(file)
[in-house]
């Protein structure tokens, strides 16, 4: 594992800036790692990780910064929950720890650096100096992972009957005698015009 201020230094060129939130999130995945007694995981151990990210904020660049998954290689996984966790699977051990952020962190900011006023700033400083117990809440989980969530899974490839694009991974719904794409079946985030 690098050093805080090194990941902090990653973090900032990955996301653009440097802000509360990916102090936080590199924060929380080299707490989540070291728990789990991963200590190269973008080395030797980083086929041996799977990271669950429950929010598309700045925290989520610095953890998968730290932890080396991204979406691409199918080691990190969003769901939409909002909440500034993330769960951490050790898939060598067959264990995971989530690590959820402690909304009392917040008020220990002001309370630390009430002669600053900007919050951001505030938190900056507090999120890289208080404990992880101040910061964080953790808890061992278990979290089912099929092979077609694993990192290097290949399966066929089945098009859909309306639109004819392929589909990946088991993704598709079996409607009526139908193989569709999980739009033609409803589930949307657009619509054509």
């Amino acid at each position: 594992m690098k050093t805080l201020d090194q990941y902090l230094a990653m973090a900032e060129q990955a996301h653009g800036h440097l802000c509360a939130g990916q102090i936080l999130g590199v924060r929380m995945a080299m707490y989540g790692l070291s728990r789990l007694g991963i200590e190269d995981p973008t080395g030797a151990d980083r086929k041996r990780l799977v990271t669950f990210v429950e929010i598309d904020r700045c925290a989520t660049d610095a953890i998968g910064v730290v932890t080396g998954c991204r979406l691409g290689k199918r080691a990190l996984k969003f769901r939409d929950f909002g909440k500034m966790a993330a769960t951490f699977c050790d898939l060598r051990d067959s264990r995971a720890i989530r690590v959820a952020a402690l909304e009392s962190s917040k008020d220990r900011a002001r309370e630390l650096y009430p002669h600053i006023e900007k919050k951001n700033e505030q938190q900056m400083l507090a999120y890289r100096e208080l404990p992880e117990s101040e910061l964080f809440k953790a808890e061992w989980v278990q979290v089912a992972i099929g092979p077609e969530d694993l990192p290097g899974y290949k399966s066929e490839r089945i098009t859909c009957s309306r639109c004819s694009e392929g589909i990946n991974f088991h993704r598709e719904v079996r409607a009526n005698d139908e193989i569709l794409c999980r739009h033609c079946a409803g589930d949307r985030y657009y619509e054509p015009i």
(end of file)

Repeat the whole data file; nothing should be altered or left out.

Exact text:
[in-house]
């Protein structure tokens, strides 16, 4: 594992800036790692990780910064929950720890650096100096992972009957005698015009 201020230094060129939130999130995945007694995981151990990210904020660049998954290689996984966790699977051990952020962190900011006023700033400083117990809440989980969530899974490839694009991974719904794409079946985030 690098050093805080090194990941902090990653973090900032990955996301653009440097802000509360990916102090936080590199924060929380080299707490989540070291728990789990991963200590190269973008080395030797980083086929041996799977990271669950429950929010598309700045925290989520610095953890998968730290932890080396991204979406691409199918080691990190969003769901939409909002909440500034993330769960951490050790898939060598067959264990995971989530690590959820402690909304009392917040008020220990002001309370630390009430002669600053900007919050951001505030938190900056507090999120890289208080404990992880101040910061964080953790808890061992278990979290089912099929092979077609694993990192290097290949399966066929089945098009859909309306639109004819392929589909990946088991993704598709079996409607009526139908193989569709999980739009033609409803589930949307657009619509054509």
């Amino acid at each position: 594992m690098k050093t805080l201020d090194q990941y902090l230094a990653m973090a900032e060129q990955a996301h653009g800036h440097l802000c509360a939130g990916q102090i936080l999130g590199v924060r929380m995945a080299m707490y989540g790692l070291s728990r789990l007694g991963i200590e190269d995981p973008t080395g030797a151990d980083r086929k041996r990780l799977v990271t669950f990210v429950e929010i598309d904020r700045c925290a989520t660049d610095a953890i998968g910064v730290v932890t080396g998954c991204r979406l691409g290689k199918r080691a990190l996984k969003f769901r939409d929950f909002g909440k500034m966790a993330a769960t951490f699977c050790d898939l060598r051990d067959s264990r995971a720890i989530r690590v959820a952020a402690l909304e009392s962190s917040k008020d220990r900011a002001r309370e630390l650096y009430p002669h600053i006023e900007k919050k951001n700033e505030q938190q900056m400083l507090a999120y890289r100096e208080l404990p992880e117990s101040e910061l964080f809440k953790a808890e061992w989980v278990q979290v089912a992972i099929g092979p077609e969530d694993l990192p290097g899974y290949k399966s066929e490839r089945i098009t859909c009957s309306r639109c004819s694009e392929g589909i990946n991974f088991h993704r598709e719904v079996r409607a009526n005698d139908e193989i569709l794409c999980r739009h033609c079946a409803g589930d949307r985030y657009y619509e054509p015009i």